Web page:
A Tecnam Twin Aircraft Provides Turtle Transportation
Pilots Brenda Tibbs and Timothy Lanigan flew the Tecnam P2006T down to Florida to pick up a very special turtle named Pistachio, and take her to Chicago.
Many pilots have donated their time, efforts and hearts to flying animal rescue missions. Most of those missions involve transporting dogs and cats, but a myriad of endangered species need the advantages of flight as well and one group—Turtles Fly Too!—has found a niche in providing this specialized aerial transport for a wide range of creatures.
A rescued and rehabilitated female Kemp’s sea turtle, Pistachio, needed to move from her temporary home at The Florida Aquarium, to the Chicago Zoological Society’s Brookfield Zoo. Pistachio needed a safe way to get to her new home and that’s where Turtles Fly Too, and pilot Brenda Tibbs came into the plan.
Tibbs, owner of Bravo Flight Training, in Frederick, Maryland, joined up with co-pilot Timothy Lanigan, and on September 9 they flew the school’s Tecnam P2006T twin from Tampa International (KTPA) to Chicago Midway (KMDW), where caregivers from the zoo met the special flight. Total flight time was seven hours—which compares favorably with the 17 hours that ground transportation would have required, whether you’re a human or a turtle.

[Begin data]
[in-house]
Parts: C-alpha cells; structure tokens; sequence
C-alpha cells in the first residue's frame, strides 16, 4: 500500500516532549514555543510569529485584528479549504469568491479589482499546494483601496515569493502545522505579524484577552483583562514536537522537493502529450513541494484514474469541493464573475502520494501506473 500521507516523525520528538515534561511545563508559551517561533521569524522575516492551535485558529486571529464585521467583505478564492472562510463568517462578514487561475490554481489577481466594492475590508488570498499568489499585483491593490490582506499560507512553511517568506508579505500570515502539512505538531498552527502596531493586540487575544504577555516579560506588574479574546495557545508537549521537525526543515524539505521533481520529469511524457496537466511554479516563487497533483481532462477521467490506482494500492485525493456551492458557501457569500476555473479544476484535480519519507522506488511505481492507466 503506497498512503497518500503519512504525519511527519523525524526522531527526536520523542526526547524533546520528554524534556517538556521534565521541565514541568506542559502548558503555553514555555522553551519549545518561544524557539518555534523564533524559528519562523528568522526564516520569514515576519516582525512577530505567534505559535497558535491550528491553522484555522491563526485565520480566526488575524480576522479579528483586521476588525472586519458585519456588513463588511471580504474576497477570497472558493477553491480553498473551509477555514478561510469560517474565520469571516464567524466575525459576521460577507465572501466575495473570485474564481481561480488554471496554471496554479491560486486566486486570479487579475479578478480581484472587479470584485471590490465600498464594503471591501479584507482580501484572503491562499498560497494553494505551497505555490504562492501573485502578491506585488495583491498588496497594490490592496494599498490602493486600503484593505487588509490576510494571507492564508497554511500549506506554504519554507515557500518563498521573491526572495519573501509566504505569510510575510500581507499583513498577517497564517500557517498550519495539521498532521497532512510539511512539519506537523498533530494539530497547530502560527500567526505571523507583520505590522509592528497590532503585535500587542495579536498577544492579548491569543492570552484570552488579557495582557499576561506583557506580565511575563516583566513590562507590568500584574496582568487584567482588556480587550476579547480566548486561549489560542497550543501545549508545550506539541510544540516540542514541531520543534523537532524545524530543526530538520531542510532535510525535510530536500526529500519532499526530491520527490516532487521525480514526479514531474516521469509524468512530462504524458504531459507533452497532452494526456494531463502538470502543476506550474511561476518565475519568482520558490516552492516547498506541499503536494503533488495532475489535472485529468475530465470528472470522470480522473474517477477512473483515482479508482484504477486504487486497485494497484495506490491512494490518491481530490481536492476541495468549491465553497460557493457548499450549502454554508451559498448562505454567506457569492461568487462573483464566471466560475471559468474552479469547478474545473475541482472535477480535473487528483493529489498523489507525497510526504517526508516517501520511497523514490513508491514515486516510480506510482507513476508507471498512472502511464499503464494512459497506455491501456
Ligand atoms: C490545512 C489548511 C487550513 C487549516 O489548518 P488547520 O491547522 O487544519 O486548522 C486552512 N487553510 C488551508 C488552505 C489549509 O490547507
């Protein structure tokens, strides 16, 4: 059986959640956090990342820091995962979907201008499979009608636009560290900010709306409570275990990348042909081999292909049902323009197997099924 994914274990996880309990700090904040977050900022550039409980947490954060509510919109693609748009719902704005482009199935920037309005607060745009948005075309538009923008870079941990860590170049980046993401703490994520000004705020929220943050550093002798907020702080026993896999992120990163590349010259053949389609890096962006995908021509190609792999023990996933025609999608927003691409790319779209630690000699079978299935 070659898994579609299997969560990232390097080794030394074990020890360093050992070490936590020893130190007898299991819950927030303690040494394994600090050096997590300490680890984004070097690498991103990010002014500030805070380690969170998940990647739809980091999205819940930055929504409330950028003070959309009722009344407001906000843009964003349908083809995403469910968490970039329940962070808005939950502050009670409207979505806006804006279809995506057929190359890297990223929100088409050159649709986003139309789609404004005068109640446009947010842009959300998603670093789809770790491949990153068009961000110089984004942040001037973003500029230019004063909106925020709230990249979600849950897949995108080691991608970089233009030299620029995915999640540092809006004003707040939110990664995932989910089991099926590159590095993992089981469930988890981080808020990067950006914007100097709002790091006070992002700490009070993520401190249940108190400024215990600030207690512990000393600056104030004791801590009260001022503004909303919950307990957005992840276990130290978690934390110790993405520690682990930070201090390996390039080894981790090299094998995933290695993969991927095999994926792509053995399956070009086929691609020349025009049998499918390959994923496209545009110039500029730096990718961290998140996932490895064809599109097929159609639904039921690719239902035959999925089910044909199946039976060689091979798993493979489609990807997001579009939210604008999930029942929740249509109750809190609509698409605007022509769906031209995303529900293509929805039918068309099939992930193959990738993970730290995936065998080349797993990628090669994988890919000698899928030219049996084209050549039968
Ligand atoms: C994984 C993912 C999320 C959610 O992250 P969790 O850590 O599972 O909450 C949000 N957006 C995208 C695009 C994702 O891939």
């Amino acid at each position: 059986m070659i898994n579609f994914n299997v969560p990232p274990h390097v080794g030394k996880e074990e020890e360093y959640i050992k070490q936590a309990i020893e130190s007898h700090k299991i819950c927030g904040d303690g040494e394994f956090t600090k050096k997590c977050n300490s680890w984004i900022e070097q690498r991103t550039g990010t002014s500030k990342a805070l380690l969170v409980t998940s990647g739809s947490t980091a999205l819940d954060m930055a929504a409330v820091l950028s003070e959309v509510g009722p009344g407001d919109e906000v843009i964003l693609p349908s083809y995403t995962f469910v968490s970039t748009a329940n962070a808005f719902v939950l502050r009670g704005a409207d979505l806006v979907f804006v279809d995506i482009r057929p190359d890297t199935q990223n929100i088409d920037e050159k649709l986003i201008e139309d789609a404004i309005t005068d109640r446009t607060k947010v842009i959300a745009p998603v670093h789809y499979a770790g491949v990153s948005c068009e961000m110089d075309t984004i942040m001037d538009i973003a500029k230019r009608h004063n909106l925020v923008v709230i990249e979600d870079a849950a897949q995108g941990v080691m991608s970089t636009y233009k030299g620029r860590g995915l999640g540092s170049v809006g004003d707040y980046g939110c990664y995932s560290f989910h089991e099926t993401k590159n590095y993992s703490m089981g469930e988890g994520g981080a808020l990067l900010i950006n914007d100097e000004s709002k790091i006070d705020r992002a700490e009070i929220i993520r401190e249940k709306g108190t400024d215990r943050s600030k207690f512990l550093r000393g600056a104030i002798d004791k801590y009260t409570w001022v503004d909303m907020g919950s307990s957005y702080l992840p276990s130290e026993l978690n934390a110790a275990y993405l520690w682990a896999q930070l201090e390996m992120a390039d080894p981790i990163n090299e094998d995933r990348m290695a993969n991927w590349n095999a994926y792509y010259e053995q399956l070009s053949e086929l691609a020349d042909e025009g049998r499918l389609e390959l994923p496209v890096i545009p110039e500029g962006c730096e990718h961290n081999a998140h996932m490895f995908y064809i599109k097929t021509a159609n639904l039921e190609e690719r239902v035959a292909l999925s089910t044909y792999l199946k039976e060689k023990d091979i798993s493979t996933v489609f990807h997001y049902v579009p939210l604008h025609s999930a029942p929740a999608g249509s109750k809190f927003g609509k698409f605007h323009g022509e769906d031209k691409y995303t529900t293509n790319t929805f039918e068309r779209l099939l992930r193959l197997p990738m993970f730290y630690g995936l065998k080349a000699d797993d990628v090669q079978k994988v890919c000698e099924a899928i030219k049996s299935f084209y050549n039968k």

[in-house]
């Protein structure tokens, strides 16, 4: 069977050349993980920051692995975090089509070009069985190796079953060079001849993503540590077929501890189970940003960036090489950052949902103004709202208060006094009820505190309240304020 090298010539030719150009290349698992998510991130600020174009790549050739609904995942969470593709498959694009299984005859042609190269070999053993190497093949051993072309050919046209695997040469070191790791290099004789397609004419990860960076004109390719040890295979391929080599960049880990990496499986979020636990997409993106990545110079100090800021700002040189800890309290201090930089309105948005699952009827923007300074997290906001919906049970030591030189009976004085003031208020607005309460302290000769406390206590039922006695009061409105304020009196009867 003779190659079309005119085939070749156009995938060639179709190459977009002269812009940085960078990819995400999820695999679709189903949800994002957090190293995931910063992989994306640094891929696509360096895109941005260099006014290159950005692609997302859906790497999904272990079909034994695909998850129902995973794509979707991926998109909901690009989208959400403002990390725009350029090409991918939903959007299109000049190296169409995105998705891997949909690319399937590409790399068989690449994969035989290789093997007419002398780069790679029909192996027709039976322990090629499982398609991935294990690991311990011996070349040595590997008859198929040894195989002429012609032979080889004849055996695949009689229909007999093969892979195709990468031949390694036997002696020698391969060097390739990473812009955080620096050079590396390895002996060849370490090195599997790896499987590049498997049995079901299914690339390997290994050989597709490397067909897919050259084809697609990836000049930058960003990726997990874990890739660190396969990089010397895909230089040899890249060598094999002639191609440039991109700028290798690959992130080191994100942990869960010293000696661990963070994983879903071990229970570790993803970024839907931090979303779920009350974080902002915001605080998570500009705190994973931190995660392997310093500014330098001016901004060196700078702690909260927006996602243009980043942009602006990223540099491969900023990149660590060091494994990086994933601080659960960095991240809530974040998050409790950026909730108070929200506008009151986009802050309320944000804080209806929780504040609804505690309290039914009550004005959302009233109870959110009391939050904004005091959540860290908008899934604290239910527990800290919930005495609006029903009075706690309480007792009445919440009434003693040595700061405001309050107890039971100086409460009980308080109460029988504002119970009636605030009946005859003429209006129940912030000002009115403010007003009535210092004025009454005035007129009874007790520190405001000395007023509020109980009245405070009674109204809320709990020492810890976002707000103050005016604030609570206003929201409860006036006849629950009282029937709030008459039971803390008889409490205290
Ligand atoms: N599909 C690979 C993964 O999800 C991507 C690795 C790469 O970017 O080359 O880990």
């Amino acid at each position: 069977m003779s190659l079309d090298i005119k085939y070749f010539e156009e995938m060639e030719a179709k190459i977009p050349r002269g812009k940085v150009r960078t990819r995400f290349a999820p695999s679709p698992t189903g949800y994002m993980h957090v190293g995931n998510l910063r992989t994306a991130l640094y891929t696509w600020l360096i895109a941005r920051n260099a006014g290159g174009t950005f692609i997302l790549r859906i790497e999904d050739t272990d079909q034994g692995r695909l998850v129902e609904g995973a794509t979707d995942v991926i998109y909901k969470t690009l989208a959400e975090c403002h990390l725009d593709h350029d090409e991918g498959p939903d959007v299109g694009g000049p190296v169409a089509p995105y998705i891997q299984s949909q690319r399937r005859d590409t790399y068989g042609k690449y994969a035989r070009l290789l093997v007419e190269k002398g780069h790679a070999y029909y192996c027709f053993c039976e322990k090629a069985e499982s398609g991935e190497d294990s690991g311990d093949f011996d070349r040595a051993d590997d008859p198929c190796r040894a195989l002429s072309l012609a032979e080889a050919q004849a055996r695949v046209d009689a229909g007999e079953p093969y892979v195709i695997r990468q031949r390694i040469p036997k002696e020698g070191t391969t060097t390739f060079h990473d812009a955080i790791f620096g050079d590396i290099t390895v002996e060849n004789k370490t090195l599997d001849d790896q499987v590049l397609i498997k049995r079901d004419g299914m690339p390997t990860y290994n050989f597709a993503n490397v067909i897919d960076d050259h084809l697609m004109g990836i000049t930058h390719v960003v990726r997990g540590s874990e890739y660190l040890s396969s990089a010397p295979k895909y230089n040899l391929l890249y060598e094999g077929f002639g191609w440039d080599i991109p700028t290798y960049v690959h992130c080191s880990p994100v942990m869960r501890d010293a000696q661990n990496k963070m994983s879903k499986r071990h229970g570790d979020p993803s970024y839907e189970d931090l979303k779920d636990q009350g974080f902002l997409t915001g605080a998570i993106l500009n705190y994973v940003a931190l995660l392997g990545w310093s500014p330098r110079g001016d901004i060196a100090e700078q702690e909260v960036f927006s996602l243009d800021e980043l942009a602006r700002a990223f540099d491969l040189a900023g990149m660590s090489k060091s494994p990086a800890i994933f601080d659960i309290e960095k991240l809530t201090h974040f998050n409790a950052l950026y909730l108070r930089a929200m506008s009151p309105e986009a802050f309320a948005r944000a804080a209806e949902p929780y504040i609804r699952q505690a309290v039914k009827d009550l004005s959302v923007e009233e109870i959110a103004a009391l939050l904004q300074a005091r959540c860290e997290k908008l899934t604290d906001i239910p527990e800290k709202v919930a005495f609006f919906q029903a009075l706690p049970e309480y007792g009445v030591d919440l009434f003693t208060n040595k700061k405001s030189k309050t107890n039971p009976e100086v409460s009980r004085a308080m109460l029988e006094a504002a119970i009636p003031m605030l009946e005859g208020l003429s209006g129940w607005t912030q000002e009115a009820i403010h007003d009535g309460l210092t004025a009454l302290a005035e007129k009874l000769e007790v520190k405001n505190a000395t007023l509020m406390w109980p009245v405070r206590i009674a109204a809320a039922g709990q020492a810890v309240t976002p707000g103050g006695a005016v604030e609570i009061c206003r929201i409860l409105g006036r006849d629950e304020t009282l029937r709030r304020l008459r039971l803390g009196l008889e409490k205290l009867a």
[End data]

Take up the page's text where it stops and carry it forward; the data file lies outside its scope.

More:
Pistachio is built like a typical Kemp’s sea turtle, about 1.5 feet in length and weighs about 35 pounds, which makes her fairly well-contained cargo. However, the flight required the airplane to accommodate her traveling kit that consisted of a plastic tub with a blanket and a latching top. Her shell was coated with Vaseline prior to her transportation to help keep her hydrated, and Tibbs misted her periodically during the flight, and at stops along the way.
When Pistachio arrived at the Brookfield Zoo on that afternoon, Chicago Zoological Society veterinary staff conducted a wellness exam, including a CT scan, on the turtle at the zoo’s Animal Hospital. Due to the pandemic all indoor buildings at Brookfield Zoo are currently closed. Although guests are not able to see Pistachio in person, once she gets acclimated to her new home, a member of the animal care staff will introduce Pistachio during a special “Bringing the Zoo to You” Facebook Live chat in late September.